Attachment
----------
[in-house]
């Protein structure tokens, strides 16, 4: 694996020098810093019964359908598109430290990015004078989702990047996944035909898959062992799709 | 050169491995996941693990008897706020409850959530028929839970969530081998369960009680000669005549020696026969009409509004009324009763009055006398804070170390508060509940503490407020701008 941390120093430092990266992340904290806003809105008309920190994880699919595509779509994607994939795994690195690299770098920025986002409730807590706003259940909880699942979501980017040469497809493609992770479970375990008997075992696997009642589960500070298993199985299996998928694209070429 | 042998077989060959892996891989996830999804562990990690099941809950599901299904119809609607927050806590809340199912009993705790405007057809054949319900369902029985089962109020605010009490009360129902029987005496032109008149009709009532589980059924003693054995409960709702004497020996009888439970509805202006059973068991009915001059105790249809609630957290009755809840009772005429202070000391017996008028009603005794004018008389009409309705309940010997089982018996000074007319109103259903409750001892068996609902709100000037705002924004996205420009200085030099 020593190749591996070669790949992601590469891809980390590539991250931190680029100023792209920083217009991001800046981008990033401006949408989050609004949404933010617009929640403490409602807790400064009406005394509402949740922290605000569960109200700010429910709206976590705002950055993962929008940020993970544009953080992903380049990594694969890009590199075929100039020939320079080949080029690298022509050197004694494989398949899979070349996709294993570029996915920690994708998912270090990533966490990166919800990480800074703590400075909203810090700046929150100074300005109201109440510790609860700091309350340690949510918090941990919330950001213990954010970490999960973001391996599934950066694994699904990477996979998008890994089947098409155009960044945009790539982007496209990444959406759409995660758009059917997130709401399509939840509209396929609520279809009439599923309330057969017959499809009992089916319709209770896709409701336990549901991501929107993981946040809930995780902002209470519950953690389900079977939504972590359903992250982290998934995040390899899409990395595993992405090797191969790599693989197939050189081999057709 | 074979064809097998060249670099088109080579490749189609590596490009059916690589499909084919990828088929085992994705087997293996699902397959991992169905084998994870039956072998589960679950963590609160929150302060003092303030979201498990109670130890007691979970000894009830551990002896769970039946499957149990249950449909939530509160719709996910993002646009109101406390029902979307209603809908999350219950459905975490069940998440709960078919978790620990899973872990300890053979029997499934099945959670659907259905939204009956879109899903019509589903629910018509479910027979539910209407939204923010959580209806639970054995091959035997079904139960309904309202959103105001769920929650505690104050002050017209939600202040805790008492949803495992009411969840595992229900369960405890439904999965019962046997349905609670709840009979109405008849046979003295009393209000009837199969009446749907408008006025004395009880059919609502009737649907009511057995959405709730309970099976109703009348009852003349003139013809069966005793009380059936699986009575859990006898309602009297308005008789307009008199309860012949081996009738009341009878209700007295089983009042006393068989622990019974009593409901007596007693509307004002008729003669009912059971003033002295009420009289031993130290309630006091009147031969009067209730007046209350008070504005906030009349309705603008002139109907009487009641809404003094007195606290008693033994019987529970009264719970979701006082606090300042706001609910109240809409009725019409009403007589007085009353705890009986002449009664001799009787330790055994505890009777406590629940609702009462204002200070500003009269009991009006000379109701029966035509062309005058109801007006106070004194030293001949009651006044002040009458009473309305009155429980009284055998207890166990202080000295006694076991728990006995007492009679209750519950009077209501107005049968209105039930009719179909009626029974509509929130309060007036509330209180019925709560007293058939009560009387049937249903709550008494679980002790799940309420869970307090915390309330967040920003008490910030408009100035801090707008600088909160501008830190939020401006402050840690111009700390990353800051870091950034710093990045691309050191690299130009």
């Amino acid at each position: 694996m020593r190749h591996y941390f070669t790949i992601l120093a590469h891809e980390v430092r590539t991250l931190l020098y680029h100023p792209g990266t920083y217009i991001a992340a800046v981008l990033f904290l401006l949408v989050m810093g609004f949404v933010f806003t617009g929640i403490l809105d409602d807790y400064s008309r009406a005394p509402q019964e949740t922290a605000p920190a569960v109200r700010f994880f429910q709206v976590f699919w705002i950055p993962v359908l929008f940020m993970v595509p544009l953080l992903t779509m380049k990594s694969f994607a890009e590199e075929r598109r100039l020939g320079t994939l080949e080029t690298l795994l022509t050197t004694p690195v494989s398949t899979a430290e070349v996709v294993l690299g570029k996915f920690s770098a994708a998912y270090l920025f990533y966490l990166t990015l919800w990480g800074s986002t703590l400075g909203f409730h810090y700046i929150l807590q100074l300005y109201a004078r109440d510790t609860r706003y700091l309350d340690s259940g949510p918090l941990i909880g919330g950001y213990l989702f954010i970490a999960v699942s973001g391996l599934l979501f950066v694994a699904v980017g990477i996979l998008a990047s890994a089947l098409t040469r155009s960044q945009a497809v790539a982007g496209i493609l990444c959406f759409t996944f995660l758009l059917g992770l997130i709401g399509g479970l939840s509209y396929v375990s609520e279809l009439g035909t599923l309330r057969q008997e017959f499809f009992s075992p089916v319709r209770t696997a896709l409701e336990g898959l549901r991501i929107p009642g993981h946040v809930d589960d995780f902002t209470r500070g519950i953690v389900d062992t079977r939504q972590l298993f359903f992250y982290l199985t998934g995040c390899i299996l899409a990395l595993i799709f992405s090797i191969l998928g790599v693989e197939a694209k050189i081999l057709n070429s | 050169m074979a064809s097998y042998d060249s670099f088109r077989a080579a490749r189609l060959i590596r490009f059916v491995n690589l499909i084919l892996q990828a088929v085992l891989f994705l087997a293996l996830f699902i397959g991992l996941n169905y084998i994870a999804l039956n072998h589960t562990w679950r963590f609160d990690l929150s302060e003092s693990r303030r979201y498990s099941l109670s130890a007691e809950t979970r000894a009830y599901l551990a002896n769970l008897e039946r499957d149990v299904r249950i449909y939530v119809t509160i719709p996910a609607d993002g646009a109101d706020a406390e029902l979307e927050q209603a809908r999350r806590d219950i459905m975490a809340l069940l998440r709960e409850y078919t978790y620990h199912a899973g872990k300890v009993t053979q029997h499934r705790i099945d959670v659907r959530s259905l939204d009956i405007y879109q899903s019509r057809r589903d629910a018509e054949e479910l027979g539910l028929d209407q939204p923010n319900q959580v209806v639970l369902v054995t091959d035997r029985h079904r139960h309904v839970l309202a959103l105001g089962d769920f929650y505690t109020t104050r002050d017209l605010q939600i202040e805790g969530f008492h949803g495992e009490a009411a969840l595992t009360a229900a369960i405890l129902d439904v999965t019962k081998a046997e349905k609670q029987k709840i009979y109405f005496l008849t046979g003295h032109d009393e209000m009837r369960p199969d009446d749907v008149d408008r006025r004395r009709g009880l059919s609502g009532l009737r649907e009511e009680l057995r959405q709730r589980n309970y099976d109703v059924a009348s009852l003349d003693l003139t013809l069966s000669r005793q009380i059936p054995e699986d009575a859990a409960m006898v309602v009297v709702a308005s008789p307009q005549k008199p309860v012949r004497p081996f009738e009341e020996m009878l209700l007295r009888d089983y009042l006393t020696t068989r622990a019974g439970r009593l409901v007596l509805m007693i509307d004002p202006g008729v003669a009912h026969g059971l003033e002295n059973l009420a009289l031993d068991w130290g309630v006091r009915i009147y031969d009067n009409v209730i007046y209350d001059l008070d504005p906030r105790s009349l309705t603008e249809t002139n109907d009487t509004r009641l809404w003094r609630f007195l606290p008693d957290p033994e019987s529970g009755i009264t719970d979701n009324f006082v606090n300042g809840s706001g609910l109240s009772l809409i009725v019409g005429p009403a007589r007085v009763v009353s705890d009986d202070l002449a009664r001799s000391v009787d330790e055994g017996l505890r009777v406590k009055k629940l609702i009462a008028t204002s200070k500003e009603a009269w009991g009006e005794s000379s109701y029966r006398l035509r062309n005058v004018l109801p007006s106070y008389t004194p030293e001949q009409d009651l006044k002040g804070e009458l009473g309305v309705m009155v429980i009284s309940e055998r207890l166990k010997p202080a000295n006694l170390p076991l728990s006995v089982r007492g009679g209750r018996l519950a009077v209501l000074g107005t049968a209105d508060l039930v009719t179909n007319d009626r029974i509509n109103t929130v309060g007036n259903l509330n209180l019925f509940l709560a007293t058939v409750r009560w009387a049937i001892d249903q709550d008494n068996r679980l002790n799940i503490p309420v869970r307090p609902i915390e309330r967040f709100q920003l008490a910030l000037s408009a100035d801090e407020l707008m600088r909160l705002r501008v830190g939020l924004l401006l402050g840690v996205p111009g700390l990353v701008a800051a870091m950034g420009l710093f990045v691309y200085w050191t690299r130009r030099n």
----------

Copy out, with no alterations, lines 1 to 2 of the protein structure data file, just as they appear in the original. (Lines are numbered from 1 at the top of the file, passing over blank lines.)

[in-house]
């Protein structure tokens, strides 16, 4: 694996020098810093019964359908598109430290990015004078989702990047996944035909898959062992799709 | 050169491995996941693990008897706020409850959530028929839970969530081998369960009680000669005549020696026969009409509004009324009763009055006398804070170390508060509940503490407020701008 941390120093430092990266992340904290806003809105008309920190994880699919595509779509994607994939795994690195690299770098920025986002409730807590706003259940909880699942979501980017040469497809493609992770479970375990008997075992696997009642589960500070298993199985299996998928694209070429 | 042998077989060959892996891989996830999804562990990690099941809950599901299904119809609607927050806590809340199912009993705790405007057809054949319900369902029985089962109020605010009490009360129902029987005496032109008149009709009532589980059924003693054995409960709702004497020996009888439970509805202006059973068991009915001059105790249809609630957290009755809840009772005429202070000391017996008028009603005794004018008389009409309705309940010997089982018996000074007319109103259903409750001892068996609902709100000037705002924004996205420009200085030099 020593190749591996070669790949992601590469891809980390590539991250931190680029100023792209920083217009991001800046981008990033401006949408989050609004949404933010617009929640403490409602807790400064009406005394509402949740922290605000569960109200700010429910709206976590705002950055993962929008940020993970544009953080992903380049990594694969890009590199075929100039020939320079080949080029690298022509050197004694494989398949899979070349996709294993570029996915920690994708998912270090990533966490990166919800990480800074703590400075909203810090700046929150100074300005109201109440510790609860700091309350340690949510918090941990919330950001213990954010970490999960973001391996599934950066694994699904990477996979998008890994089947098409155009960044945009790539982007496209990444959406759409995660758009059917997130709401399509939840509209396929609520279809009439599923309330057969017959499809009992089916319709209770896709409701336990549901991501929107993981946040809930995780902002209470519950953690389900079977939504972590359903992250982290998934995040390899899409990395595993992405090797191969790599693989197939050189081999057709 | 074979064809097998060249670099088109080579490749189609590596490009059916690589499909084919990828088929085992994705087997293996699902397959991992169905084998994870039956072998589960679950963590609160929150302060003092303030979201498990109670130890007691979970000894009830551990002896769970039946499957149990249950449909939530509160719709996910993002646009109101406390029902979307209603809908999350219950459905975490069940998440709960078919978790620990899973872990300890053979029997499934099945959670659907259905939204009956879109899903019509589903629910018509479910027979539910209407939204923010959580209806639970054995091959035997079904139960309904309202959103105001769920929650505690104050002050017209939600202040805790008492949803495992009411969840595992229900369960405890439904999965019962046997349905609670709840009979109405008849046979003295009393209000009837199969009446749907408008006025004395009880059919609502009737649907009511057995959405709730309970099976109703009348009852003349003139013809069966005793009380059936699986009575859990006898309602009297308005008789307009008199309860012949081996009738009341009878209700007295089983009042006393068989622990019974009593409901007596007693509307004002008729003669009912059971003033002295009420009289031993130290309630006091009147031969009067209730007046209350008070504005906030009349309705603008002139109907009487009641809404003094007195606290008693033994019987529970009264719970979701006082606090300042706001609910109240809409009725019409009403007589007085009353705890009986002449009664001799009787330790055994505890009777406590629940609702009462204002200070500003009269009991009006000379109701029966035509062309005058109801007006106070004194030293001949009651006044002040009458009473309305009155429980009284055998207890166990202080000295006694076991728990006995007492009679209750519950009077209501107005049968209105039930009719179909009626029974509509929130309060007036509330209180019925709560007293058939009560009387049937249903709550008494679980002790799940309420869970307090915390309330967040920003008490910030408009100035801090707008600088909160501008830190939020401006402050840690111009700390990353800051870091950034710093990045691309050191690299130009």